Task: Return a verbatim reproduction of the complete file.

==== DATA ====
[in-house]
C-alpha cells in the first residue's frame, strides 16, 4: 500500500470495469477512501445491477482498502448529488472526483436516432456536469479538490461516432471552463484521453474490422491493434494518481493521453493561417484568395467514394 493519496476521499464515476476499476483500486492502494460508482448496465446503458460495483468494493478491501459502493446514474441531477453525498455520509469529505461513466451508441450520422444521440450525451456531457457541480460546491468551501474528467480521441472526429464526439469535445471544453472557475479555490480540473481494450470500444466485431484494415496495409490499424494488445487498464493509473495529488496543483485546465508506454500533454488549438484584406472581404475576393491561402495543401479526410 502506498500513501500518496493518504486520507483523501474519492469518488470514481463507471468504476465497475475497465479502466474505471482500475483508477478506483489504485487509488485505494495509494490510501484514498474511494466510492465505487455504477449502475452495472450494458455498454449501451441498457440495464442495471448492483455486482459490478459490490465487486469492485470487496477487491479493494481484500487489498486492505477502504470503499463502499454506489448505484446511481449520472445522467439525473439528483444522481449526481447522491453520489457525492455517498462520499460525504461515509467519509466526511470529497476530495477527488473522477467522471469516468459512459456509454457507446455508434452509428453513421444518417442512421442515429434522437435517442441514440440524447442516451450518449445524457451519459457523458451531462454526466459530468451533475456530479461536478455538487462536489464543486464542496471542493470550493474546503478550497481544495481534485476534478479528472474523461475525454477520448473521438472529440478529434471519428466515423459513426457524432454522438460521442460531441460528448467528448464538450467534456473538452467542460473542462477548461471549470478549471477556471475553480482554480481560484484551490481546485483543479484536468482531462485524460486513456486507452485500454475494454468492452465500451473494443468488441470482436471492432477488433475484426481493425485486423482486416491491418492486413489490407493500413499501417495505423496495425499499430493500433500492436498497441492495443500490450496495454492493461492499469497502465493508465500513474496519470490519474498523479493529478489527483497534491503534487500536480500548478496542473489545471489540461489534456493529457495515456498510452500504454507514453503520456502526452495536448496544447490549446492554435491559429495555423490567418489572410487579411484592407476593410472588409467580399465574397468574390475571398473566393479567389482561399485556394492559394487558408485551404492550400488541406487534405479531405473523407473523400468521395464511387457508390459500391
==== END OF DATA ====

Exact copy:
[in-house]
C-alpha cells in the first residue's frame, strides 16, 4: 500500500470495469477512501445491477482498502448529488472526483436516432456536469479538490461516432471552463484521453474490422491493434494518481493521453493561417484568395467514394 493519496476521499464515476476499476483500486492502494460508482448496465446503458460495483468494493478491501459502493446514474441531477453525498455520509469529505461513466451508441450520422444521440450525451456531457457541480460546491468551501474528467480521441472526429464526439469535445471544453472557475479555490480540473481494450470500444466485431484494415496495409490499424494488445487498464493509473495529488496543483485546465508506454500533454488549438484584406472581404475576393491561402495543401479526410 502506498500513501500518496493518504486520507483523501474519492469518488470514481463507471468504476465497475475497465479502466474505471482500475483508477478506483489504485487509488485505494495509494490510501484514498474511494466510492465505487455504477449502475452495472450494458455498454449501451441498457440495464442495471448492483455486482459490478459490490465487486469492485470487496477487491479493494481484500487489498486492505477502504470503499463502499454506489448505484446511481449520472445522467439525473439528483444522481449526481447522491453520489457525492455517498462520499460525504461515509467519509466526511470529497476530495477527488473522477467522471469516468459512459456509454457507446455508434452509428453513421444518417442512421442515429434522437435517442441514440440524447442516451450518449445524457451519459457523458451531462454526466459530468451533475456530479461536478455538487462536489464543486464542496471542493470550493474546503478550497481544495481534485476534478479528472474523461475525454477520448473521438472529440478529434471519428466515423459513426457524432454522438460521442460531441460528448467528448464538450467534456473538452467542460473542462477548461471549470478549471477556471475553480482554480481560484484551490481546485483543479484536468482531462485524460486513456486507452485500454475494454468492452465500451473494443468488441470482436471492432477488433475484426481493425485486423482486416491491418492486413489490407493500413499501417495505423496495425499499430493500433500492436498497441492495443500490450496495454492493461492499469497502465493508465500513474496519470490519474498523479493529478489527483497534491503534487500536480500548478496542473489545471489540461489534456493529457495515456498510452500504454507514453503520456502526452495536448496544447490549446492554435491559429495555423490567418489572410487579411484592407476593410472588409467580399465574397468574390475571398473566393479567389482561399485556394492559394487558408485551404492550400488541406487534405479531405473523407473523400468521395464511387457508390459500391